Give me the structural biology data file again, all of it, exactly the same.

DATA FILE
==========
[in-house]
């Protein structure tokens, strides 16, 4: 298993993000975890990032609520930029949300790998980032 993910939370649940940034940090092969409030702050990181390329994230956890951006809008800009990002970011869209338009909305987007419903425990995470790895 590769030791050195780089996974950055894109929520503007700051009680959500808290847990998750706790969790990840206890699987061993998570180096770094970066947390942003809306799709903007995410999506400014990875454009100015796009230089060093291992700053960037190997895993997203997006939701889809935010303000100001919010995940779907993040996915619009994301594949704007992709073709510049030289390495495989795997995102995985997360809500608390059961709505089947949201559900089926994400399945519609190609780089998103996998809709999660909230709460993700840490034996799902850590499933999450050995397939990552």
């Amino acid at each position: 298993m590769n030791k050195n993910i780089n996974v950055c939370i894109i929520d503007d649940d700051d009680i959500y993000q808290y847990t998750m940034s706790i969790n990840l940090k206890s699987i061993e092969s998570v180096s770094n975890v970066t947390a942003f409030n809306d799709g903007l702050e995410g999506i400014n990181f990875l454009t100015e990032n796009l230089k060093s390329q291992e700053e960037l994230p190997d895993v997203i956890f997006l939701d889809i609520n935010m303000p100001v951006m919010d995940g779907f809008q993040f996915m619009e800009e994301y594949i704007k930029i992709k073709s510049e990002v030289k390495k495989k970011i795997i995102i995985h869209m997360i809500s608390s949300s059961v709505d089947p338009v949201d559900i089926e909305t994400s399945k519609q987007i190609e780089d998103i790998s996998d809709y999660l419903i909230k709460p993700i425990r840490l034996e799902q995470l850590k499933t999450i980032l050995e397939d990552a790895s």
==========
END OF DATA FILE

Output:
[in-house]
């Protein structure tokens, strides 16, 4: 298993993000975890990032609520930029949300790998980032 993910939370649940940034940090092969409030702050990181390329994230956890951006809008800009990002970011869209338009909305987007419903425990995470790895 590769030791050195780089996974950055894109929520503007700051009680959500808290847990998750706790969790990840206890699987061993998570180096770094970066947390942003809306799709903007995410999506400014990875454009100015796009230089060093291992700053960037190997895993997203997006939701889809935010303000100001919010995940779907993040996915619009994301594949704007992709073709510049030289390495495989795997995102995985997360809500608390059961709505089947949201559900089926994400399945519609190609780089998103996998809709999660909230709460993700840490034996799902850590499933999450050995397939990552």
């Amino acid at each position: 298993m590769n030791k050195n993910i780089n996974v950055c939370i894109i929520d503007d649940d700051d009680i959500y993000q808290y847990t998750m940034s706790i969790n990840l940090k206890s699987i061993e092969s998570v180096s770094n975890v970066t947390a942003f409030n809306d799709g903007l702050e995410g999506i400014n990181f990875l454009t100015e990032n796009l230089k060093s390329q291992e700053e960037l994230p190997d895993v997203i956890f997006l939701d889809i609520n935010m303000p100001v951006m919010d995940g779907f809008q993040f996915m619009e800009e994301y594949i704007k930029i992709k073709s510049e990002v030289k390495k495989k970011i795997i995102i995985h869209m997360i809500s608390s949300s059961v709505d089947p338009v949201d559900i089926e909305t994400s399945k519609q987007i190609e780089d998103i790998s996998d809709y999660l419903i909230k709460p993700i425990r840490l034996e799902q995470l850590k499933t999450i980032l050995e397939d990552a790895s």